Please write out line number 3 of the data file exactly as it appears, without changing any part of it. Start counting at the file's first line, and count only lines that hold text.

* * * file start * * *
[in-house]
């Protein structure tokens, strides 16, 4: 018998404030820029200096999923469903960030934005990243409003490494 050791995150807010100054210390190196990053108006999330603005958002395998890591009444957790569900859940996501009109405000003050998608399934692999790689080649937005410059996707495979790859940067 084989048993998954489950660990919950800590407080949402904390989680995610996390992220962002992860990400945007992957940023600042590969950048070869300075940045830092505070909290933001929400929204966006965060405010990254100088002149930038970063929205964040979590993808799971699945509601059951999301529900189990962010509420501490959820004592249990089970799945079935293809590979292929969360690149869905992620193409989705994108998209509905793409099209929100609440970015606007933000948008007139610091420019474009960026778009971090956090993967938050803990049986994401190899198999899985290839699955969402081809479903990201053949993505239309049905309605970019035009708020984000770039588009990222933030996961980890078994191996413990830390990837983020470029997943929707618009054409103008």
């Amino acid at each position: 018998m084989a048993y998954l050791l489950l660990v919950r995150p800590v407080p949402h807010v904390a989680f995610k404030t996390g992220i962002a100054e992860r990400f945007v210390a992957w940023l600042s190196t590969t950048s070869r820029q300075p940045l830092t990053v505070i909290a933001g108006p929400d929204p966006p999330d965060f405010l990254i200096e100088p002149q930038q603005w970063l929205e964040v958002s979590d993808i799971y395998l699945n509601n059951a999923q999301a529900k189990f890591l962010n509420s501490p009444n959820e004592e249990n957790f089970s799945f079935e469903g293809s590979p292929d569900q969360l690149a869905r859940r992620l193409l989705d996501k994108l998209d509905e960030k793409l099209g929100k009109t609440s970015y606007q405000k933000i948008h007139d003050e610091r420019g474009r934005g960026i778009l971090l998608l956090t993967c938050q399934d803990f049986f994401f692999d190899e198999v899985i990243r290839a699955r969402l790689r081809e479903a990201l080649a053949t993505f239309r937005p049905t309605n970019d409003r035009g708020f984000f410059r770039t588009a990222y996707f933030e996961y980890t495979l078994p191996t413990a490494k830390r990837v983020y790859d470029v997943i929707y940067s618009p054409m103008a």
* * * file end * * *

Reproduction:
């Amino acid at each position: 018998m084989a048993y998954l050791l489950l660990v919950r995150p800590v407080p949402h807010v904390a989680f995610k404030t996390g992220i962002a100054e992860r990400f945007v210390a992957w940023l600042s190196t590969t950048s070869r820029q300075p940045l830092t990053v505070i909290a933001g108006p929400d929204p966006p999330d965060f405010l990254i200096e100088p002149q930038q603005w970063l929205e964040v958002s979590d993808i799971y395998l699945n509601n059951a999923q999301a529900k189990f890591l962010n509420s501490p009444n959820e004592e249990n957790f089970s799945f079935e469903g293809s590979p292929d569900q969360l690149a869905r859940r992620l193409l989705d996501k994108l998209d509905e960030k793409l099209g929100k009109t609440s970015y606007q405000k933000i948008h007139d003050e610091r420019g474009r934005g960026i778009l971090l998608l956090t993967c938050q399934d803990f049986f994401f692999d190899e198999v899985i990243r290839a699955r969402l790689r081809e479903a990201l080649a053949t993505f239309r937005p049905t309605n970019d409003r035009g708020f984000f410059r770039t588009a990222y996707f933030e996961y980890t495979l078994p191996t413990a490494k830390r990837v983020y790859d470029v997943i929707y940067s618009p054409m103008a």